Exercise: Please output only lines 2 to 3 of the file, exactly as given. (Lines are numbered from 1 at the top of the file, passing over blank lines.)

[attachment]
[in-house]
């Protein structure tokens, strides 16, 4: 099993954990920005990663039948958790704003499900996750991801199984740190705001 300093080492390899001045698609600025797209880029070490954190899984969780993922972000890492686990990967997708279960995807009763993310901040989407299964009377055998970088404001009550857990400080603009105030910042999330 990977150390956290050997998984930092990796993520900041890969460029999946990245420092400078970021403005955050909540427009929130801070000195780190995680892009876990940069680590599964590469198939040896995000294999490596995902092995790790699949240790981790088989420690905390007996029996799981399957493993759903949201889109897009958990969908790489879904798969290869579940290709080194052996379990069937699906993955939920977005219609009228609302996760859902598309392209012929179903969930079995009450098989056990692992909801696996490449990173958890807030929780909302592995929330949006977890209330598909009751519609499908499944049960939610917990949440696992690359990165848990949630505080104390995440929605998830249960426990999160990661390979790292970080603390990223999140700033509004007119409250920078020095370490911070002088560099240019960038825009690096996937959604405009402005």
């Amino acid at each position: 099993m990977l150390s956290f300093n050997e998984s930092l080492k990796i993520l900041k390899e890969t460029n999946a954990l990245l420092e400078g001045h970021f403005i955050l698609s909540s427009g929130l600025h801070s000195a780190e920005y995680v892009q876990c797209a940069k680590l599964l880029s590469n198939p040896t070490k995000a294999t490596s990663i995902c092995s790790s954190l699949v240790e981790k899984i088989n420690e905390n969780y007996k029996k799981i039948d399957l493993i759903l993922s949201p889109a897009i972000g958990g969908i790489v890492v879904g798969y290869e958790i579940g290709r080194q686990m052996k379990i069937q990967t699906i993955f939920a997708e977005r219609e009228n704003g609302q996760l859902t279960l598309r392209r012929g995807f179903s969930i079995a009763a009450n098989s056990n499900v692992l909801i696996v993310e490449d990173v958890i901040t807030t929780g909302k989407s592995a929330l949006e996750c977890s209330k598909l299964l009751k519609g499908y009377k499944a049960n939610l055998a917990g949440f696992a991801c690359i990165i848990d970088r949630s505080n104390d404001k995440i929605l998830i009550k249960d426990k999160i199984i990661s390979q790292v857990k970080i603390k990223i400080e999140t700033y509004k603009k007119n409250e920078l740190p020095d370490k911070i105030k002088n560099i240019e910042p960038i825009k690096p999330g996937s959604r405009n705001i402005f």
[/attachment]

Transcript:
């Protein structure tokens, strides 16, 4: 099993954990920005990663039948958790704003499900996750991801199984740190705001 300093080492390899001045698609600025797209880029070490954190899984969780993922972000890492686990990967997708279960995807009763993310901040989407299964009377055998970088404001009550857990400080603009105030910042999330 990977150390956290050997998984930092990796993520900041890969460029999946990245420092400078970021403005955050909540427009929130801070000195780190995680892009876990940069680590599964590469198939040896995000294999490596995902092995790790699949240790981790088989420690905390007996029996799981399957493993759903949201889109897009958990969908790489879904798969290869579940290709080194052996379990069937699906993955939920977005219609009228609302996760859902598309392209012929179903969930079995009450098989056990692992909801696996490449990173958890807030929780909302592995929330949006977890209330598909009751519609499908499944049960939610917990949440696992690359990165848990949630505080104390995440929605998830249960426990999160990661390979790292970080603390990223999140700033509004007119409250920078020095370490911070002088560099240019960038825009690096996937959604405009402005």
């Amino acid at each position: 099993m990977l150390s956290f300093n050997e998984s930092l080492k990796i993520l900041k390899e890969t460029n999946a954990l990245l420092e400078g001045h970021f403005i955050l698609s909540s427009g929130l600025h801070s000195a780190e920005y995680v892009q876990c797209a940069k680590l599964l880029s590469n198939p040896t070490k995000a294999t490596s990663i995902c092995s790790s954190l699949v240790e981790k899984i088989n420690e905390n969780y007996k029996k799981i039948d399957l493993i759903l993922s949201p889109a897009i972000g958990g969908i790489v890492v879904g798969y290869e958790i579940g290709r080194q686990m052996k379990i069937q990967t699906i993955f939920a997708e977005r219609e009228n704003g609302q996760l859902t279960l598309r392209r012929g995807f179903s969930i079995a009763a009450n098989s056990n499900v692992l909801i696996v993310e490449d990173v958890i901040t807030t929780g909302k989407s592995a929330l949006e996750c977890s209330k598909l299964l009751k519609g499908y009377k499944a049960n939610l055998a917990g949440f696992a991801c690359i990165i848990d970088r949630s505080n104390d404001k995440i929605l998830i009550k249960d426990k999160i199984i990661s390979q790292v857990k970080i603390k990223i400080e999140t700033y509004k603009k007119n409250e920078l740190p020095d370490k911070i105030k002088n560099i240019e910042p960038i825009k690096p999330g996937s959604r405009n705001i402005f």